Crematorium in India dealing with record COVID-19 deaths

Crematorium in India dealing with record COVID-19 deaths

Agency Reports

India’s COVID-19 death toll is up to 10 times higher than the nearly official 415,000 fatalities, a report by Center for Global Development claimed.

If confirmed, the death toll would make COVID-19 India’s worst humanitarian disaster since independence.

The US research group in a report released Tuesday said it analysed data from the start of the pandemic to June this year.

It then suggested that between 3.4 million and 4.7 million people had died from the virus.

“True deaths are likely to be in the several millions, not hundreds of thousands, making this arguably India‘s worst human tragedy since partition and independence,” the researchers said.

India’s official death toll of just over 414,000 is the world’s third-highest after the United States’ 609,000 fatalities and Brazil’s 542,000.

Experts have been casting doubt on India’s toll for months, blaming the stressed health service rather than deliberate misinformation.

But in June, India’s health ministry slammed The Economist magazine for publishing a story that said excess deaths were between five and seven times higher than the official toll, calling it “speculative” and “misinformed”.

The doubts over official figures have persisted, especially after several Indian states revised their virus tolls in recent weeks, adding thousands of “backlog” deaths.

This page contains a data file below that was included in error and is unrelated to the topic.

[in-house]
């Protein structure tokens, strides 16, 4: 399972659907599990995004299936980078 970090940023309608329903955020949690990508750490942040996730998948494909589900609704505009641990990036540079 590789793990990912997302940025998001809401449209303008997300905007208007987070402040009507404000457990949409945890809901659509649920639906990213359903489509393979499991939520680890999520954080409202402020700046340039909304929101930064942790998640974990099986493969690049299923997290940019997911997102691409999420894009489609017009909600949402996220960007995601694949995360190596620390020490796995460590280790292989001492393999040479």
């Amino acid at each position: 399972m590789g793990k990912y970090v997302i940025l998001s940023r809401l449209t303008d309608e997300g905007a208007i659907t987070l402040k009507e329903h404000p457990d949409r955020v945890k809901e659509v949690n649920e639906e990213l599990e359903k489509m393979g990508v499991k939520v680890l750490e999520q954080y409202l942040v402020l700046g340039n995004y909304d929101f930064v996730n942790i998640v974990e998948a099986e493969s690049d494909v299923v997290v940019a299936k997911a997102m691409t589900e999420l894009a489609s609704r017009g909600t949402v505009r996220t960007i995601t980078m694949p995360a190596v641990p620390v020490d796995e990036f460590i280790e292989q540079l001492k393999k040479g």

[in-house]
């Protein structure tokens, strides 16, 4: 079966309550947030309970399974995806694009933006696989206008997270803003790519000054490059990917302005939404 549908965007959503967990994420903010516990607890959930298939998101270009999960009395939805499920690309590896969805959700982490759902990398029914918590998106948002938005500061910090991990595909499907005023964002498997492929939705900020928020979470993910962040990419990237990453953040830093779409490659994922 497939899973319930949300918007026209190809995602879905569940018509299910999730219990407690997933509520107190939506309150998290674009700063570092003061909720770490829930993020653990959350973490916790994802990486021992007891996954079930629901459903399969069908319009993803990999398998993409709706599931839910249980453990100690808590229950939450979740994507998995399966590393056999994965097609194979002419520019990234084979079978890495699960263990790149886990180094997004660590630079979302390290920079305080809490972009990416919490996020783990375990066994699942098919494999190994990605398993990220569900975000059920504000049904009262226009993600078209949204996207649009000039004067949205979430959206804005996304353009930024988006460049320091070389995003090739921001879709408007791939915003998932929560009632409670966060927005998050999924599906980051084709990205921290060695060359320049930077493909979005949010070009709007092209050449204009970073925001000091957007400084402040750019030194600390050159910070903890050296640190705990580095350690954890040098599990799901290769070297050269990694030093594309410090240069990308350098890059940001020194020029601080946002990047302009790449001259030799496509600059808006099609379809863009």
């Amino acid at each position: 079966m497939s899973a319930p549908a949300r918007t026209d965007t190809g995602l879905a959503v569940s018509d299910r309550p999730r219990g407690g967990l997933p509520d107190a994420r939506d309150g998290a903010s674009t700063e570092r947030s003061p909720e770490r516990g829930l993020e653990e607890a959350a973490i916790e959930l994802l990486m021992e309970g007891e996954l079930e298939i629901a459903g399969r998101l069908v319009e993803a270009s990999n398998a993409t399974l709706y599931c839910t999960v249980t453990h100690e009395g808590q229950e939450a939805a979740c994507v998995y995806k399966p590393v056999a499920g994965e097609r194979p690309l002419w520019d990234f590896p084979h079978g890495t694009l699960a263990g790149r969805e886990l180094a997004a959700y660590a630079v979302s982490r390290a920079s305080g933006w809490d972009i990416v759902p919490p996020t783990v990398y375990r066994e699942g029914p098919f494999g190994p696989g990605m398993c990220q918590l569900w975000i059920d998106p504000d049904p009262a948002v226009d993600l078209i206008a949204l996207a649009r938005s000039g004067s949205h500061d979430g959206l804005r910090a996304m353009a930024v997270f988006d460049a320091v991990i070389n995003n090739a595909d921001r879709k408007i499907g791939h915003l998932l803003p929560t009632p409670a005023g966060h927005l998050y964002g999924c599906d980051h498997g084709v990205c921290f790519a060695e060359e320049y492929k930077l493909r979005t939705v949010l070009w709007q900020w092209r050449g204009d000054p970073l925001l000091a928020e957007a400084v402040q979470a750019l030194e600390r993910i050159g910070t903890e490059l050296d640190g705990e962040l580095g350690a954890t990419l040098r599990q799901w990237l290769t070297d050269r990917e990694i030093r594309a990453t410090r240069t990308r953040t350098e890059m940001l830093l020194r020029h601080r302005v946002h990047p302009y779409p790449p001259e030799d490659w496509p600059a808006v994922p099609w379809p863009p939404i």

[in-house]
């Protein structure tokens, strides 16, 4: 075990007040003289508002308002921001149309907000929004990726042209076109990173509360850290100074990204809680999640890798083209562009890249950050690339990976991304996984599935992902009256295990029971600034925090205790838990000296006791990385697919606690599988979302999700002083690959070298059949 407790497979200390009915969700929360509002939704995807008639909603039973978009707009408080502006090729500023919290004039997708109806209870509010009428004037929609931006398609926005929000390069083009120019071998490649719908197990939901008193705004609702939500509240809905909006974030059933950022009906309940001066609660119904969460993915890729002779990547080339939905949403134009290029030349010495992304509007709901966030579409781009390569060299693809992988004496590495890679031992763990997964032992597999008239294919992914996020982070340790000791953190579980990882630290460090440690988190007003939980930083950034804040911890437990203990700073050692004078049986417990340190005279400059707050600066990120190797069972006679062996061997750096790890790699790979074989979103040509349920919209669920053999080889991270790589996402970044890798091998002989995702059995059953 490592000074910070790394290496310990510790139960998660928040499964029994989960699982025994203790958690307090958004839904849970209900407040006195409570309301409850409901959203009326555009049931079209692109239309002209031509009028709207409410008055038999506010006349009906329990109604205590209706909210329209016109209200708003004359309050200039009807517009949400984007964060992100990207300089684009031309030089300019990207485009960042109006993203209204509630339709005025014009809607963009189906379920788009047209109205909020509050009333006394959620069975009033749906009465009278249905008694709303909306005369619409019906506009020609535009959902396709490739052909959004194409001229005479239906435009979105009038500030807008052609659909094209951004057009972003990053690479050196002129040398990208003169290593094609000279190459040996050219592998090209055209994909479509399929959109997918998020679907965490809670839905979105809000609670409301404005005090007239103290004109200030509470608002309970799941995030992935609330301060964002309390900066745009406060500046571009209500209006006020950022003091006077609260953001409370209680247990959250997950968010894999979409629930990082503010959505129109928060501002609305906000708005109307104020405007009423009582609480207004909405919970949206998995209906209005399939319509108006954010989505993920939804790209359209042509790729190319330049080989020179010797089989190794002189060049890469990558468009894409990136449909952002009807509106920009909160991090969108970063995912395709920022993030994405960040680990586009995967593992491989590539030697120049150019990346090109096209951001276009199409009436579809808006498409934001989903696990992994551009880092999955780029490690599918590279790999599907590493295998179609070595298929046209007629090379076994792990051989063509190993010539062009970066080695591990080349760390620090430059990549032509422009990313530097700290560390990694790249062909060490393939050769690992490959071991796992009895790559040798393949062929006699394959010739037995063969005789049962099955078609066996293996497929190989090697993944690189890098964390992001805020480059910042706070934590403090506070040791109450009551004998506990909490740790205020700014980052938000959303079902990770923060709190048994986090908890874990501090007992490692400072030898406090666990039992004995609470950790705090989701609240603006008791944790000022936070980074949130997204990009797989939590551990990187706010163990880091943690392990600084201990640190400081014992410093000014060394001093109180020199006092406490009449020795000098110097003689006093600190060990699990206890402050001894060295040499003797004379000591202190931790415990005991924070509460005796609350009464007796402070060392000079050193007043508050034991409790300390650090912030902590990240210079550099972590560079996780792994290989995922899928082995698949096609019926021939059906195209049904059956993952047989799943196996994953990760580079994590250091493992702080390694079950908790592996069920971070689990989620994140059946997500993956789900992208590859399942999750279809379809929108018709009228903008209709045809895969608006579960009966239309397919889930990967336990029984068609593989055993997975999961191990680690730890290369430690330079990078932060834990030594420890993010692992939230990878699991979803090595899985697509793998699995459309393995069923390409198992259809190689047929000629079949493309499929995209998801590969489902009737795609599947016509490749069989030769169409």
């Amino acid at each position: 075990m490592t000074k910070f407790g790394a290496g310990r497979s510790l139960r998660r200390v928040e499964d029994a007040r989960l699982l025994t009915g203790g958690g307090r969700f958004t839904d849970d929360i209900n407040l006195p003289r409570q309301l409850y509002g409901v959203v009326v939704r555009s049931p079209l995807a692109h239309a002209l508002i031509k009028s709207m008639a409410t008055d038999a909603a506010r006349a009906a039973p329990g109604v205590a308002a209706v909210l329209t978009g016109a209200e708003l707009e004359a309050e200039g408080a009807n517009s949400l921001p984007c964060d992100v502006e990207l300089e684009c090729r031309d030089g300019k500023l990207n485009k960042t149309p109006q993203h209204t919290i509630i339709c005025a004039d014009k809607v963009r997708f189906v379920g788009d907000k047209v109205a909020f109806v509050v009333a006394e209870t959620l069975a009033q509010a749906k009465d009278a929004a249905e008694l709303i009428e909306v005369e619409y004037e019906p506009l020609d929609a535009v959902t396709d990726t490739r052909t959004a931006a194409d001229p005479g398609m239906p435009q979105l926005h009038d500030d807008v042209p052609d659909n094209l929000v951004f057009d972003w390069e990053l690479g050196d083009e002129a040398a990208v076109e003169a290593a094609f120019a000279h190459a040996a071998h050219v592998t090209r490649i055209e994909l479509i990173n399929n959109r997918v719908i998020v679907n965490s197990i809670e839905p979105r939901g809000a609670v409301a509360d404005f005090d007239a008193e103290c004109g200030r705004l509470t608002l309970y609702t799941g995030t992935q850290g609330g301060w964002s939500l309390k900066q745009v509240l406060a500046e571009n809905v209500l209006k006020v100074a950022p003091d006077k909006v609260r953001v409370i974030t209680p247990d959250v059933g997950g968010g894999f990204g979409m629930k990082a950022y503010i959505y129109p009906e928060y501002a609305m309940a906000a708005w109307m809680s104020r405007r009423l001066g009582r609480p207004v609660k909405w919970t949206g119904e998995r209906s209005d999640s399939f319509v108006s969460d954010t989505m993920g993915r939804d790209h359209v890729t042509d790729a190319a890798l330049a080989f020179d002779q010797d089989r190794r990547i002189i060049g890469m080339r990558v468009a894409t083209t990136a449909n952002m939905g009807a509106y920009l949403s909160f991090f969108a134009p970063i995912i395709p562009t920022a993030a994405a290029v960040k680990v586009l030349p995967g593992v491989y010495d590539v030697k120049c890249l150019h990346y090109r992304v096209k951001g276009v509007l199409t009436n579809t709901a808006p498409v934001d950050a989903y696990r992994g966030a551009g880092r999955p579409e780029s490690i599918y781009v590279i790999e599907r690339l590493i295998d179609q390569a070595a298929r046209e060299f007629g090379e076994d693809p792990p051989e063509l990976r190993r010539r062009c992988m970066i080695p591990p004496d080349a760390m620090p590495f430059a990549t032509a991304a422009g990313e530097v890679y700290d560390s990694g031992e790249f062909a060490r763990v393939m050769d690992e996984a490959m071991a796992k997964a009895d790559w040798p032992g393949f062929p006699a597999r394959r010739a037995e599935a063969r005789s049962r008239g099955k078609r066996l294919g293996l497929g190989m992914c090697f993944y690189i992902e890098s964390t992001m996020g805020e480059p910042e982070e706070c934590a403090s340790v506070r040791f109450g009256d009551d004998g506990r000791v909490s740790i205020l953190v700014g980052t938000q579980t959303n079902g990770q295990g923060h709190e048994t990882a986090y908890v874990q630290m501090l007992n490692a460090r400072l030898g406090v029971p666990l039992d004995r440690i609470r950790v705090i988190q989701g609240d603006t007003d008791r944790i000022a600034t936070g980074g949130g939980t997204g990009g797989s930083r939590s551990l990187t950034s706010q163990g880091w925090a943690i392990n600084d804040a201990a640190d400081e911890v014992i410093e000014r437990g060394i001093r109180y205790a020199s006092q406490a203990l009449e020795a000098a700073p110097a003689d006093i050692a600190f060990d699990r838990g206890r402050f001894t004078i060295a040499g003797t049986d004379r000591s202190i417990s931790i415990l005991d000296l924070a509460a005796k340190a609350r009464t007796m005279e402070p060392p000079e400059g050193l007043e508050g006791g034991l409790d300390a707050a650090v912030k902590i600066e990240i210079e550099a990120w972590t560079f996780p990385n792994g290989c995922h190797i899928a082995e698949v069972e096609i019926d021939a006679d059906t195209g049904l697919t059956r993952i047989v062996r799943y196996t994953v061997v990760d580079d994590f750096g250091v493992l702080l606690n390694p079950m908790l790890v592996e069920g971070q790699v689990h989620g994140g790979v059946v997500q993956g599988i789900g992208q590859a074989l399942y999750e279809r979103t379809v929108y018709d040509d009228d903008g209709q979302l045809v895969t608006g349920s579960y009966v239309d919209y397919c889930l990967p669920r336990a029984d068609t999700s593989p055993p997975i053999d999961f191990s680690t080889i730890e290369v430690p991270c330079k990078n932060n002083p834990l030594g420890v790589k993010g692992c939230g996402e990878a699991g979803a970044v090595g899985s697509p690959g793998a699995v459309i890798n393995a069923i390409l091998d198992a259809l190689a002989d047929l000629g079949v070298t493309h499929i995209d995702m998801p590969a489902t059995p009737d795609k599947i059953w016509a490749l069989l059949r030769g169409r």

The centre’s report was based on estimating “excess mortality”, the number of extra people who died compared with pre-crisis figures.

The authors — which included Arvind Subramanian, a former chief government economic adviser — did this partly by analysing death registrations in some states as well as a recurring national economic study.

India has reported more than 31 million infections, a number second only to United States cases.

The researchers, which also included a Harvard University expert, acknowledged that estimating mortality with statistical confidence was difficult.

“(But) all estimates suggest that the death toll from the pandemic is likely to be an order of magnitude greater than the official count,” they said.

Christophe Guilmoto, a specialist in Indian demography at France’s Research Institute for Development, also this month estimated that the death toll was nearer 2.2 million by late May.

India’s death rate per million was nearly half the world average and Guilmoto said “such a low figure contradicts the apparent severity of a crisis that has struck most Indian families across the country”.

Guilmoto’s team concluded that only one coronavirus death in seven was recorded.

A model by the US-based Institute for Health Metrics and Evaluation estimated that the Covid toll could be more than 1.25 million.

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